Nov 10, 2017

Posted by in School of Massage Therapy | 0 Comments

Modality: Chair Massage

As part of my education at CNWSMT, we were able to get little samples of different massage modalities that we might want to eventually go on to specialize in. There is so much you can do with massage, and so many different routes you can take, that having these snippets in the program has really been a benefit to figuring out where you want to go with your own practice. The modalities we were able to sample were:

  • Sports Massage
  • Chair Massage
  • Polarity
  • Myofascial Release (MFR)
  • Craniosacral Therapy (CST)
  • Neuromuscular Therapy (NMT)
  • Forearm Massage
  • Gentle Massage

Chair massage can be as involved or as simple as you want it to be, and is a great introduction for a potential massage client to get a feel for you as a therapist. Or, if they’ve never had a massage before, then it’s a good way for them to break that ice. It has started to become something very popular among employers to do for their employees, bringing in chair massage for a day to pamper them and let them relax a bit. So there is a huge market for chair massage, outside of events and the like.

We learned the very basics of chair massage, so that we could perform a session in 15 minutes or less and hopefully get the client to come meet us on our table at a later date. Nothing truly fancy was taught, it was essentially Swedish massage done in a chair, and that works. Although, because it was a chair we did learn a few new techniques that we could bring back to the table, which was cool. I think my favorite was how to stretch the interosseus membrane in the arm between the radius and ulna. I used that a lot in clinic for people who worked at computers all day with great success. The hardest part about chair massage honestly, is the way your body mechanics have to shift. You need a lot of space, and you need to really pay attention to yourself, or you’re going to get hurt and potentially drive yourself right out of the career.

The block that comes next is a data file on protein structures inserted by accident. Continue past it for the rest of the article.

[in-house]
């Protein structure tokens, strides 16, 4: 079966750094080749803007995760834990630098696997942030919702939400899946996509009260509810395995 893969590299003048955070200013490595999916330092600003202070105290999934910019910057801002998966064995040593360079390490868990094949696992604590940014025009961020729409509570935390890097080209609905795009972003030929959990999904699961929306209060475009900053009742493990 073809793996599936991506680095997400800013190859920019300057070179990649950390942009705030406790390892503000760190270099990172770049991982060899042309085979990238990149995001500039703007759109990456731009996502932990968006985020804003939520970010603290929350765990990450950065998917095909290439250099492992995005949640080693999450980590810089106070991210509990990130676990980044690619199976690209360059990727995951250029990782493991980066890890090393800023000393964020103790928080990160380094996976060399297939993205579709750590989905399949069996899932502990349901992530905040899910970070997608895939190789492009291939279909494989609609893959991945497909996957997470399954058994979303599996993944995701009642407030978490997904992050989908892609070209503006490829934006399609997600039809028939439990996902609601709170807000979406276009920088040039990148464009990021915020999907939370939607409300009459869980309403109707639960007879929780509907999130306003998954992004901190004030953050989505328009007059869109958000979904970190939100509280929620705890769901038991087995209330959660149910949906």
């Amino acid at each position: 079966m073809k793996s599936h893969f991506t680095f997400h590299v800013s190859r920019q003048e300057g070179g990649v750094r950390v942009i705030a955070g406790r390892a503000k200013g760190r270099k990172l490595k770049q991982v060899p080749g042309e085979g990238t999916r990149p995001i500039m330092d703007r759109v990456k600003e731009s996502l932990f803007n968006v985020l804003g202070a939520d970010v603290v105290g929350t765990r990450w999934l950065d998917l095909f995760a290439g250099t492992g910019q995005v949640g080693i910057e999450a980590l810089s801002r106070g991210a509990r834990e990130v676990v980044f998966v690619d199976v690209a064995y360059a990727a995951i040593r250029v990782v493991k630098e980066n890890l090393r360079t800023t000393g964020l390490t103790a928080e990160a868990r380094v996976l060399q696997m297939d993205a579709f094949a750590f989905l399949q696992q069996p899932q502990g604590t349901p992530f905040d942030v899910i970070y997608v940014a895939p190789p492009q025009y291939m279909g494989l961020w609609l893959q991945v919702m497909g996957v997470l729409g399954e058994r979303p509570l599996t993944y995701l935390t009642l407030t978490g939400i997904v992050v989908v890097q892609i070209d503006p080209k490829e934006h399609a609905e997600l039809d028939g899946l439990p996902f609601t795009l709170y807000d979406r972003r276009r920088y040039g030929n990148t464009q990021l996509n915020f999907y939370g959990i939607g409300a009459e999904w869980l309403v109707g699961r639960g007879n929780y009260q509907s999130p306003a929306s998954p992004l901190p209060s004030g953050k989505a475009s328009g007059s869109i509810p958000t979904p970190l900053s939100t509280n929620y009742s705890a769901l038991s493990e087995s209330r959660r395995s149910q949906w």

The idea behind chair massage is that it’s not a full-length massage. Sessions are typically 5, 10, or 15 minutes long, and the massage is very quick. Since your client is in a chair and not on a table, there are also areas on the body that you just cannot reach and/or manipulate, so you can only do so much. It still manages to relax a client though, so all is not lost. It’s an art form in and of itself, really, and I’ve come to the conclusion that you either love it or hate it.

Once you’ve learned them, you can bring other modalities to the chair with you. Almost any other modality can be done partially on the chair, and that’s cool. It’s a way to truly make your chair massage a unique experience from someone else. It also might be a great ice-breaker with a future client to the specific work that you do, if they haven’t heard of the techniques before and are a little hesitant.

Regardless of these things though, I personally have decided that I do not like chair massage. I volunteered at Jazz Fest in Saratoga to give chair massages as part of my clinic hours, and chair massage was what we did for our community service; and overall it just wasn’t really meshing with my massage goals and style. Jazz Fest was where I really figured it out, since I did chair massage for four hours straight. That was rough after the first two hours, and I wouldn’t say we were too terribly busy since there were so many of us. However, it’s good to have had the experience and know it’s not for me, because it saves me the expense of buying a chair of my own only to figure it out after I’ve tried it in my business model. That’d be an expensive lesson otherwise.

Thankfully, for those who do enjoy chair massage, the class also focused on how to market yourself to corporations and venues to do chair massage. This made it feel like a very complete, well thought out class. You learned how to take your Swedish massage to the chair, and you learned how to get people to hire you to do chair massage. Not a bad deal at all, especially since it was only three classes long. For a modality I ended up not caring for, the class was fun and beneficial. Many of the marketing techniques can probably be modified and crossed over to other types of massage practice, so that’s always helpful.

Leave a Reply

Your email address will not be published. Required fields are marked *